The 16 Greatest American Musicals of the Golden Age, According to the Library of America

The Library of America has just published “American Musicals: The Complete Books and Lyrics of 16 Broadway Classics, 1927-1969 ” in a boxed set of two volumes.

Here is what it includes:

51WwWJbHLjL._SY344_BO1,204,203,200_Show Boat
Book and lyrics by Oscar Hammerstein II · Music by Jerome Kern

As Thousands Cheer
Lyrics and music by Irving Berlin · Sketches by Moss Hart

Pal Joey
Book by John O’Hara · Music by Richard Rodgers ·  Lyrics by Lorenz Hart

Music by Richard Rodgers · Book and lyrics by Oscar Hammerstein II

On the Town
Book and lyrics by Betty Comden and Adolph Green · Music by Leonard Bernstein

Finian’s Rainbow
Music by Burton Lane  ·  Lyrics by E. Y. Harburg · Book by Fred Saidy and E. Y. Harburg

Kiss Me, Kate
Music and lyrics by Cole Porter · Book by Sam[uel] and Bella Spewack

South Pacific
Music by Richard Rodgers ·  Book and lyrics by Oscar Hammerstein II

51LQFNEdxPL._SL500_AA300_1950Guys and Dolls
Music and lyrics by Frank Loesser · Book by Jo Swerling and Abe Burrows

The Pajama Game
Book by George Abbott and Richard Bissell · Music and lyrics by Richard Adler and Jerry Ross

My Fair Lady
Adaptation and lyrics by Alan Jay Lerner · Music by Frederick Loewe

Book by Arthur Laurents · Music by Jule Styne
Lyrics by Stephen Sondheim

A Funny Thing Happened on the Way to the Forum
Book by Larry Gelbart and Burt Shevelove · Lyrics and music by Stephen Sondheim

Fiddler on the Roof
Book by Joseph Stein · Music by Jerry Bock · Lyrics by Sheldon Harnick

Book by Joe Masteroff · Music by John Kander · Lyrics by Fred Ebb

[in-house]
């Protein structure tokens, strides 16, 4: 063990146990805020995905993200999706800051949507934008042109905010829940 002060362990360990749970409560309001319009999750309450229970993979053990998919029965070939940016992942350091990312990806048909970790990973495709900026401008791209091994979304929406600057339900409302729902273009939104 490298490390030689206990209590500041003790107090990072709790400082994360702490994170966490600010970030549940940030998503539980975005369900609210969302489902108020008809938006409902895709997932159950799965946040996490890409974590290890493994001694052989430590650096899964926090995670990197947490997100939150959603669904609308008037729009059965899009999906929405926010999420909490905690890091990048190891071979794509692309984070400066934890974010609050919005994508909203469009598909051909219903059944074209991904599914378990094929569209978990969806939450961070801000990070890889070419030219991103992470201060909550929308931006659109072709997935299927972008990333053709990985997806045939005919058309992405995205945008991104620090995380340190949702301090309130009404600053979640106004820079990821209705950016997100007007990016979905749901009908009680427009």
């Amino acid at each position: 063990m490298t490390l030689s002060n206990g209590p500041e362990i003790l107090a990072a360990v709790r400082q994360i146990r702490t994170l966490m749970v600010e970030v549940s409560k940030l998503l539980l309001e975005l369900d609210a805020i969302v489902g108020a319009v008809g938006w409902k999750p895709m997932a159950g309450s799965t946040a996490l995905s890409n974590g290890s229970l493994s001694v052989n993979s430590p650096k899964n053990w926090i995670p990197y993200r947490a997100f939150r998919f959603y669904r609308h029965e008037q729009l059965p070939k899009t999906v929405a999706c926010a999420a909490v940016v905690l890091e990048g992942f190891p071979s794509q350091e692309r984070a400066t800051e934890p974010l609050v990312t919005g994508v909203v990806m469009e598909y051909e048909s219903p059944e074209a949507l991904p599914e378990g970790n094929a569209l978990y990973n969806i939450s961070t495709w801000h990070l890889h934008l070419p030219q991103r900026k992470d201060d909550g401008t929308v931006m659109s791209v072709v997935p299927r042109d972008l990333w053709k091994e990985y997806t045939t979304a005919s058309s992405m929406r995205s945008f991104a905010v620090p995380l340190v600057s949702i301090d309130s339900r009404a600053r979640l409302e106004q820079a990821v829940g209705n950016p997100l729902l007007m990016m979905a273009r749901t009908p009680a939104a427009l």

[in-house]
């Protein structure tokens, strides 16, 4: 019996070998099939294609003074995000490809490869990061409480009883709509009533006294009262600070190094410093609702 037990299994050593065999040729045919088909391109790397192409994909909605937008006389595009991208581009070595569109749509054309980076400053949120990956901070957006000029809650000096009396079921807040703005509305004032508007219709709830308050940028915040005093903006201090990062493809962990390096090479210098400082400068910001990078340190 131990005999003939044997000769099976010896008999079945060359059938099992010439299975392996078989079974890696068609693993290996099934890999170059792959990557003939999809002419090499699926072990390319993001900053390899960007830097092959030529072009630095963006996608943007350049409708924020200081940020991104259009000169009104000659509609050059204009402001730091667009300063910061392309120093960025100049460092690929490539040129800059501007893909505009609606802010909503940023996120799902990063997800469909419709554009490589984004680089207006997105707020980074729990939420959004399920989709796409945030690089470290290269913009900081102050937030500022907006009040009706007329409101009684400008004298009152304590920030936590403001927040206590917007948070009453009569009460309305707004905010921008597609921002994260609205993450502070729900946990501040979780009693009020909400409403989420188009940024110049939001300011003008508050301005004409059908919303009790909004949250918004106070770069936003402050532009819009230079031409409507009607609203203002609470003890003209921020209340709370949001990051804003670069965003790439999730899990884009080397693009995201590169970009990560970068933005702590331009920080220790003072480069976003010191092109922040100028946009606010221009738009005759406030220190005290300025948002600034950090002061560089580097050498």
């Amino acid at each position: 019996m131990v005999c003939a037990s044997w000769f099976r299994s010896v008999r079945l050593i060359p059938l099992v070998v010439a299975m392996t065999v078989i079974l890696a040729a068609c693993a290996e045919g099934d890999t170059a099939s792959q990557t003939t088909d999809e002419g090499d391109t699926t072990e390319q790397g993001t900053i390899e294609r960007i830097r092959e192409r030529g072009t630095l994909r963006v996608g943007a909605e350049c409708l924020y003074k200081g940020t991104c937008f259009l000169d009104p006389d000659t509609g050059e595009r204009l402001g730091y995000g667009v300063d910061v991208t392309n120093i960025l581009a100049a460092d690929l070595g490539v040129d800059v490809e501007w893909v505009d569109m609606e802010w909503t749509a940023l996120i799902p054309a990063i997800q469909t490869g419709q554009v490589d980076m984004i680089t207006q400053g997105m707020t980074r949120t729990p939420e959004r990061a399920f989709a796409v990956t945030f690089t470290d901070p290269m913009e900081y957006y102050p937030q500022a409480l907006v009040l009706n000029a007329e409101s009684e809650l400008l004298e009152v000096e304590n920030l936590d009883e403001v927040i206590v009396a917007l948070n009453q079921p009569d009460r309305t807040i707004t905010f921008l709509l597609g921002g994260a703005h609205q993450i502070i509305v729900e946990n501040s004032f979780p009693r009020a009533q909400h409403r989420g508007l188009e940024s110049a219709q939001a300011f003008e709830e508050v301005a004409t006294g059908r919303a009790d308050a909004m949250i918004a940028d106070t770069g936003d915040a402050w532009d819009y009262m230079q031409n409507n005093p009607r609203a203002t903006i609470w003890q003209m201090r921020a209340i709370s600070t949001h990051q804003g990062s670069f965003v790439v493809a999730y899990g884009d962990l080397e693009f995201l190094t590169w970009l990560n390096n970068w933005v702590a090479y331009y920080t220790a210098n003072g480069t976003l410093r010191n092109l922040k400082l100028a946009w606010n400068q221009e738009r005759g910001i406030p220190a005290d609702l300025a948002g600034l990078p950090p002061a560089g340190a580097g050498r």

Music and lyrics by Sherman Edwards ·  Book by Peter Stone

The selection was made by Laurence Maslon, an arts professor in the Graduate Acting Program at New York University’s Tisch School of the Arts. In a recent article in Slate magazine, Maslon explains his selections — why, for example, he left out West Side Story:

“West Side Story (1957) is, without a doubt, one of the most exciting evenings one can have in the theater; repeat: in the theater. Leonard Bernstein’s music and Jerome Robbins’ original choreography were electrifying (and can still be enjoyed in the 1961 film version). Yet even Stephen Sondheim has disavowed some of his lyrics from this show and, as for Arthur Laurents’s book—well, has anyone sat down and read it lately? An admirable adaptation of Shakespeare, but its barrage of simulated “teen speak”—“Cut the frabbajabba,” “Womb to tomb!/ Sperm to worm!”—seemed artificial and contrived without Bernstein’s pulsating beat to drive it along. Devoid of its music, its dancing, and its performance components, West Side Story simply isn’t a good read.” (Later in the piece, he tells us the reason why he was going to exclude all of Laurents’ work:  “…lest readers think that I am peculiarly perverse in my tastes, I will own that one acclaimed musical theater writer refused to allow his show in the Library of America anthology if Pal Joey were also included. Discretion forbids me to name names, but he is no longer with us and he wrote the book for West Side Story.” That would be Arthur Laurents.)

For another viewpoint, read Entertainment Weekly’s list of top 10 musicals and 50 greatest plays over the past 100 years.

Author: New York Theater

Jonathan Mandell is a 3rd generation NYC journalist, who sees shows, reads plays, writes reviews and sometimes talks with people.

2 thoughts on “The 16 Greatest American Musicals of the Golden Age, According to the Library of America

  1. You misread my comments and misunderstood what I told you on the phone: my reasons for excluding West Side Story had nothing to do with Pal Joey; I clearly respect Laurents and his work and included Gypsy. Please correct this.

  2. Dear Professor Maslon
    I wrote this post before I talked to you on the telephone, basing it on your essay in Slate. Our subsequent telephone conversation did make things clearer. So:
    1. You told me on the telephone that you were going to exclude West Side Story no matter what.
    2. You also told me that Laurents was going to forbid any of his work to be included in the anthology if Pal Joey was included as well.
    3. However, Laurents died before the book was published, you told me on the telephone, which is why his Gypsy could be included in the collection.

    I have slightly altered the wording of the post to reflect this clearer understanding.

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